• Chau Woeste, Partner |
  • Christina Kwon, Manager |
4 min read

Chau Woeste and Christina Kwon discuss how businesses manage and engage a multi-generational workforce following an acquisition to drive deal value.

It’s very possible you’ve got five different generations working in your organisation. From the Traditionalists to Baby Boomers, through Gen X and Millennials, to Gen Z.

They’re all defined by their experiences growing up, with each bringing a different dynamic. The Traditionalists are often characterised as being loyal and hardworking, valuing respect and conformity. The Baby Boomers, who are early adaptors of Information Technology (IT), are considered to be workaholics, relish long work weeks and define themselves by their professional accomplishments. Gen X are your digital immigrants – the first generation to be born and raised in a world of computer and mobile technologies – embrace change and favour work-life balance in an organisation. While Millennials and Gen Z, your digital natives, are the most digitally competent of any generation and are heavily reliant on different types of technologies and modes of communication both at work and in their social life.

How do you effectively engage a workforce that encompasses all these generations, all with different priorities, preferences, attitudes and expectations?

Sounds hard enough at the best of times, let alone in a deal scenario where you’re managing people uncertain about their future, and who may already be considering other options. 

Where should you focus?

The focus is usually on Millennials. Often painted as the problem children of an organisation, Millennials make up a large chunk of your workforce and will be your future leaders. They may want the same as everyone else, but they expect it sooner and they’ll look elsewhere if they can’t get it from you. But does that mean you should focus on them above anyone else?

Baby Boomers and Gen X are more likely to favour certainty over risk – there is more chance they have dependants they need to support – which means they may be less inclined to leave during a deal (unless offered an attractive severance package). But, while they may stay with you, they may not be engaged or as productive as they could be.

Are we really so different?

The fact is, drawing hard lines between the generations can be a bit crude. It fails to take into account things like personality differences and stage in life, for example. And getting too bogged down with generational differences could result in you missing what really matters.

Many other factors influence engagement and employee satisfaction outside the generational group of an employee, especially with COVID-19 and digital transformation impacting how and where we work.

Most importantly, it’s clear all generations are inseparable from technology, with future generations only becoming even more integrated and connected as newer technologies are introduced. What is increasingly apparent is the digital experience disconnect between our personal and professional lives. For example when we think about online shopping, we often will be subject to personalised e-commerce advertising, tailored timely digital communications (push messages, text messages, email), the opportunity for 24/7 support via chat bots and the ease of purchasing by a few clicks on website or mobile app, followed up with a succinct delivery schedule down to the hour. When you compare that to the digital experience at work it is very different. Granted our lives inside and outside of work are different, but should our digital experience have similarities?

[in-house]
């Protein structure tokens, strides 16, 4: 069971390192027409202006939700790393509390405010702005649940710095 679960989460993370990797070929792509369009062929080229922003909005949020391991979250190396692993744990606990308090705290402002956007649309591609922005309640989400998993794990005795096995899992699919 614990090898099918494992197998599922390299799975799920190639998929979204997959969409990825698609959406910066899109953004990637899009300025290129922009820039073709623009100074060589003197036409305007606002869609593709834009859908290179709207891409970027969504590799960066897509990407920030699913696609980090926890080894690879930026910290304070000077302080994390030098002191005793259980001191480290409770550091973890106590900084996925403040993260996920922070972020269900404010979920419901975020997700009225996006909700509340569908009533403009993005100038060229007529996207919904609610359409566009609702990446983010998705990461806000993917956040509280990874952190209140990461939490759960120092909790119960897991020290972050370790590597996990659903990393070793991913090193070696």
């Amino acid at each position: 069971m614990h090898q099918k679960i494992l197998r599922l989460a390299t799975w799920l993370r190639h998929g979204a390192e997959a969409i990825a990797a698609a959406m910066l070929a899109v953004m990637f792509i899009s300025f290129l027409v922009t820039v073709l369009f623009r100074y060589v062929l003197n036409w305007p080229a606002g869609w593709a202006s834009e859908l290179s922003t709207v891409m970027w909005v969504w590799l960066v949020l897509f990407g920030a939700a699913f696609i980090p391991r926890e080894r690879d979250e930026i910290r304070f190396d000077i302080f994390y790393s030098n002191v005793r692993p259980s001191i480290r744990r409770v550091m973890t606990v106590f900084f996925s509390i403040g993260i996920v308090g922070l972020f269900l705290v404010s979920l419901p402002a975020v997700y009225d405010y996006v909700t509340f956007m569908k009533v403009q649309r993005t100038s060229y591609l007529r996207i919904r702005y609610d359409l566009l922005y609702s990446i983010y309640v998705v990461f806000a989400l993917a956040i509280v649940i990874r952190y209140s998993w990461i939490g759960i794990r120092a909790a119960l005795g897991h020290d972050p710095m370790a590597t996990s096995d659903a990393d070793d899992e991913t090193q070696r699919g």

Start by looking at the similarities

We’d reposition our opening question. Instead of asking, how can I engage a multi-generational workforce? Ask, how do I engage my people regardless of their generational cohort?

Despite the generational differences, there are many similarities. So, when you’re planning your approach to the human side of the deal, focus on the fundamental needs of your employees that don’t change:

  • Connection and inclusion: how do you keep everyone connected and ensure they feel included?
  • Certainty and clarity: what does the deal mean for the people involved?
  • Sense of purpose: how can you help the acquired population of employees see there’s a place for them?
  • Meaningful work and professional growth: what new opportunities will your people get as a result of the deal?
  • Care and trust: how can you show your people that you care for their welfare and trust them?

A lot of this comes down to how you communicate and engage your new employees and how you present your employer brand. While face-to-face meetings and email can be suitable in certain situations, traditional means of engagement can be quite archaic and ineffective especially when engaging a large globally dispersed workforce. When you have digital natives who want information at their fingertips and the ability to access it anywhere, anytime, how will you keep them engaged? It has to be complemented by a digital and social solution that can reach as many employees as possible, wherever they are – the office, on-site, at home or commuting. 

Prioritise what matters: your people

The multi-generational workforce is a hot topic, it always has been. Understanding these generational differences can certainly help you improve employee engagement. But, when people are going through the change that comes with a merger or acquisition, it’s key to make communications as widely accessible as possible so that everyone is included and on the same page. Focus on your people, keep them engaged and maximise the value from your deal.

We would love to hear from you about your challenges and successes on culture change following an acquisition. Get in touch if you’d like to discuss any of the points raised or how we can support your integration.